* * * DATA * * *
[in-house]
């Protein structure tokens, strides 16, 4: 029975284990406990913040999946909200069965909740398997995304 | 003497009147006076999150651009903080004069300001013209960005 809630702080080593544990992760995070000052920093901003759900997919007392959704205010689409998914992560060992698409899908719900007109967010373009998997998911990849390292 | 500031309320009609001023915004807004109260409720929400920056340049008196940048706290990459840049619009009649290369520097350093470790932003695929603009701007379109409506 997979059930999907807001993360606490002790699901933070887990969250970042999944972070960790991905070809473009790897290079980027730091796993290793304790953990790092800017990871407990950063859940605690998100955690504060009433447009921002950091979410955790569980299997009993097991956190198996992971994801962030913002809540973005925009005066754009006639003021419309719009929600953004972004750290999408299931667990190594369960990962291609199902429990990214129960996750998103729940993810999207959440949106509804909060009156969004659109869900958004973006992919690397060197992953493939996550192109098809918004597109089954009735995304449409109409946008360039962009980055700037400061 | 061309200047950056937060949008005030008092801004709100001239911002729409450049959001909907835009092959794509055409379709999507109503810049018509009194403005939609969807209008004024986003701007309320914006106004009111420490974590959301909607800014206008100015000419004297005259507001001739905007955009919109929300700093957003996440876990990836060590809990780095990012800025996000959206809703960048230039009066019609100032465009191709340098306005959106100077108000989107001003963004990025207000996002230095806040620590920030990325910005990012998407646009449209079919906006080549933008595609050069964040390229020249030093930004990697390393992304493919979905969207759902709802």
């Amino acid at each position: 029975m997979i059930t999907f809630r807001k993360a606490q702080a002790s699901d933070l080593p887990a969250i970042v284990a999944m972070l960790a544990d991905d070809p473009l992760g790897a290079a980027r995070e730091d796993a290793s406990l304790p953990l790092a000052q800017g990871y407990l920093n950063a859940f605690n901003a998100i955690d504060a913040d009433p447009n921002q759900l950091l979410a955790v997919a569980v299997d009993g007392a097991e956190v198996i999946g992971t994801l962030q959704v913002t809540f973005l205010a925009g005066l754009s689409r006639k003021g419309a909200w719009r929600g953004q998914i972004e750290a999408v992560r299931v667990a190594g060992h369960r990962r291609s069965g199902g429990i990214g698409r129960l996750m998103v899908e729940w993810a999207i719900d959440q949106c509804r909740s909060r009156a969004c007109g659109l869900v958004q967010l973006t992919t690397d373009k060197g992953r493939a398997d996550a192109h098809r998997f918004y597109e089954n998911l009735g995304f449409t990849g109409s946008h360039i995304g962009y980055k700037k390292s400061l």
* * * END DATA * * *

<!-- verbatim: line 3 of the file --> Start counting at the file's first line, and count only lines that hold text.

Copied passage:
């Amino acid at each position: 029975m997979i059930t999907f809630r807001k993360a606490q702080a002790s699901d933070l080593p887990a969250i970042v284990a999944m972070l960790a544990d991905d070809p473009l992760g790897a290079a980027r995070e730091d796993a290793s406990l304790p953990l790092a000052q800017g990871y407990l920093n950063a859940f605690n901003a998100i955690d504060a913040d009433p447009n921002q759900l950091l979410a955790v997919a569980v299997d009993g007392a097991e956190v198996i999946g992971t994801l962030q959704v913002t809540f973005l205010a925009g005066l754009s689409r006639k003021g419309a909200w719009r929600g953004q998914i972004e750290a999408v992560r299931v667990a190594g060992h369960r990962r291609s069965g199902g429990i990214g698409r129960l996750m998103v899908e729940w993810a999207i719900d959440q949106c509804r909740s909060r009156a969004c007109g659109l869900v958004q967010l973006t992919t690397d373009k060197g992953r493939a398997d996550a192109h098809r998997f918004y597109e089954n998911l009735g995304f449409t990849g109409s946008h360039i995304g962009y980055k700037k390292s400061l």